Printed Books including Modern First Editions
On 19th July Bloomsbury Auctions (24 Maddox St London W1S 1PP) is holding one of its major summer books’ sales, Printed Books including Modern First Editions.
There are two particularly interesting and unusual items which will capture the imagination and set collectors’ hearts racing. The first is an exceptionally scarce first edition, presentation copy of The Lion, the Witch and the Wardrobe by CS Lewis which must rank amongst the definitive children’s books of the last century. The copy offered for sale at Bloomsbury Auctions has a charming background story; it is signed ‘Jack Lewis’ a name CS Lewis reserved for family and close friends. It is inscribed to ‘Nicholas Hardie’, the young son of a friend and colleague, Colin Graham Hardie (1906-98), a scholar of Classics who was appointed fellow and tutor in Classics at Magdelen College, Oxford, partly coinciding with C.S.Lewis's own teaching career there. They became close friends and apparently spent many a happy evening prior to the Second World War, reading aloud to each other from Dante. Both were also members of Oxford’s informal literary discussion group, The Inklings which met at the local pub the Eagle and Child ('Bird and Baby') in St Giles. CS Lewis presented Nicholas Hardie, then a little boy, with an inscribed copy of each of the first four books in the Narnia series, and the fourth, 'The Silver Chair', was dedicated to Nicholas. This very rare first edition is estimated £8,000-12,000.
Norman Mailer, a twice Pulizer prize winner and one of the pillars of American 20th century literature, is not known for his drawing capabilities. Bloomsbury Auctions is delighted to offer an unlikely group of 42 original pencil sketches which he made for the film adaptation of his first published novel, The Naked and the Dead, which established his reputation internationally and has sold more copies than any of his other books.
Drawn on headed paper for the pent house suite of the Hotel St. Moritz Central Park, New York, they date from about 1955 and are the product of a possibly slightly inebriated nascent collaboration between Norman Mailer and Charles Laughton, the renowned English actor/director. Set on an island in the Pacific where an American platoon is endeavouring to drive out the Japanese, The Naked and the Dead questions the competence and motives of the high-ranking officers, their integrity, character flaws and the inner conflict between officers and regulars. 9 of the drawings relate to scenes in the novel, including views of the island from the invasion fleet, views of the pass, the structure of the rapids traversed by two leading characters Croft and Wilson and a scene from Croft's 'time machine', one of a series of flash-backs that populate the novel. The remaining sketches are of some of the characters in the novel as imagined by Mailer and Laughton, including the 'outer' and 'inner' appearance, for example Dalleson is referred to as the actor 'Wallace Beery the younger' and one of Wilson's sketches has the comment 'should be more handsome'.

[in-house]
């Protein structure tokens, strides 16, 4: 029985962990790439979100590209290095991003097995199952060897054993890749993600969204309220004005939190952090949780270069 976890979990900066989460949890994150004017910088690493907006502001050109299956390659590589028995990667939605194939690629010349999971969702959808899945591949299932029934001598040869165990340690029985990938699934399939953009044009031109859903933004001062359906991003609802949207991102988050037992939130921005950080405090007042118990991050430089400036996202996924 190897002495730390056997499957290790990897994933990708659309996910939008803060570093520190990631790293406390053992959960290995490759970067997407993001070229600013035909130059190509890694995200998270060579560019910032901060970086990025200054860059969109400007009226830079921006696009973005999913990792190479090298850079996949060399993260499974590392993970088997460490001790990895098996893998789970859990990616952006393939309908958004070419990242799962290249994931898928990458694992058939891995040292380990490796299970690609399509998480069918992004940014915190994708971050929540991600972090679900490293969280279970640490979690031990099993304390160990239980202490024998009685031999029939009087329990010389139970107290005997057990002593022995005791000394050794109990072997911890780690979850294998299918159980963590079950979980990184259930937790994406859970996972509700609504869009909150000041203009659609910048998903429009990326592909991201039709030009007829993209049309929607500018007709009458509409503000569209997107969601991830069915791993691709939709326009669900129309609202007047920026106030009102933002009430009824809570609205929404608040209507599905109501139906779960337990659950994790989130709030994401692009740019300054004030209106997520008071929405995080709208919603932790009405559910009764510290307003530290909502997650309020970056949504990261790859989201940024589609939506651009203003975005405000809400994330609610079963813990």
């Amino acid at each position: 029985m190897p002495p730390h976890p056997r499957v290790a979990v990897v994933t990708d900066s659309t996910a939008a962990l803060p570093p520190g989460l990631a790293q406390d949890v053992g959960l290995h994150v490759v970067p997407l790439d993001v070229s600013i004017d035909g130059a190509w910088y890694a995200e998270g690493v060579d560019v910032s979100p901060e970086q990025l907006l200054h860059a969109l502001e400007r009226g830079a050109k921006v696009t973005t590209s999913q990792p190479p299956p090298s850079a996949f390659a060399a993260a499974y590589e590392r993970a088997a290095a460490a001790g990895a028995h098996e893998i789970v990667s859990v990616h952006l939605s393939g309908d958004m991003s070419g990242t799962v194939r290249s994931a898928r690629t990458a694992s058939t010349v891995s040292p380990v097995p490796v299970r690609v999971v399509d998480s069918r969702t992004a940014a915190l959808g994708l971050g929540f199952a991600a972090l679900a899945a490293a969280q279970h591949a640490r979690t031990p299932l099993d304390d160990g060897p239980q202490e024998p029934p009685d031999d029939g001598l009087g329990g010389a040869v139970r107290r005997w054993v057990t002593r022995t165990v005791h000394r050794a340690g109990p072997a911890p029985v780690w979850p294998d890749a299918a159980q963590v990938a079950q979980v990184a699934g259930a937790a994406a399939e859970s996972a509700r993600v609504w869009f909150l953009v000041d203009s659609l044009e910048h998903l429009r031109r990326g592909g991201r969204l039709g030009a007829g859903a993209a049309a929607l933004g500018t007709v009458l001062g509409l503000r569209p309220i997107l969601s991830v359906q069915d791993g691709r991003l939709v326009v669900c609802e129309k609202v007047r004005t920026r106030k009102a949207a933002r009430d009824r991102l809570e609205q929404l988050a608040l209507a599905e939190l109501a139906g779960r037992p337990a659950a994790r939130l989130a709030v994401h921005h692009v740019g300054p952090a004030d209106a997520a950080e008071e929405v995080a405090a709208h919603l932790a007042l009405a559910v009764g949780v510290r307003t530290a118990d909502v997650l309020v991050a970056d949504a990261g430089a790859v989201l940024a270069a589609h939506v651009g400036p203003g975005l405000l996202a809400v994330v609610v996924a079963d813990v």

The screen rights for The Naked and the Dead were sold by Mailer for a virtually unprecedented sum of $250,000 to an independent production company owned by Charles Laughton, with the idea that Laughton would direct. Even though he had no control over the screenplay, Mailer was called in to help on the adaptation. Sadly, in part due to critics’ panning of The Night of the Hunter, Laughton dropped out of the project and Raoul Walsh ultimately took over as director (today this film is regarded as one of the Hollywood ‘greats’).
As Mailer, told Gerald Peary in an interview: 'Charles Laughton was to do it, and we spent a week together in New York at Laughton’s St. Moritz Hotel penthouse. He had a great dedication to the novel, and he was coming off The Night of the Hunter, which he thought would do extraordinarily. It didn’t. Laughton was not a young man, and it took everything out of him. He never directed again.'
Fortunately Mailer did not pursue a career as an artist, which makes these sketches (many of which are signed) all the more desirable and they are expected to fetch £20,000-30,000.
Bloomsbury Auctions’ sale of Books and Modern First Editions on 19th July can be viewed on line at www.bloomsburyauctions.com and there is free online bidding at www.the-saleroom.com
For further press information please contact: Vanessa Clewes Salmon, Tel: 020 8458 3288, Email: Vanessa.firstname.lastname@example.org
Bloomsbury Auctions - 03 July 2012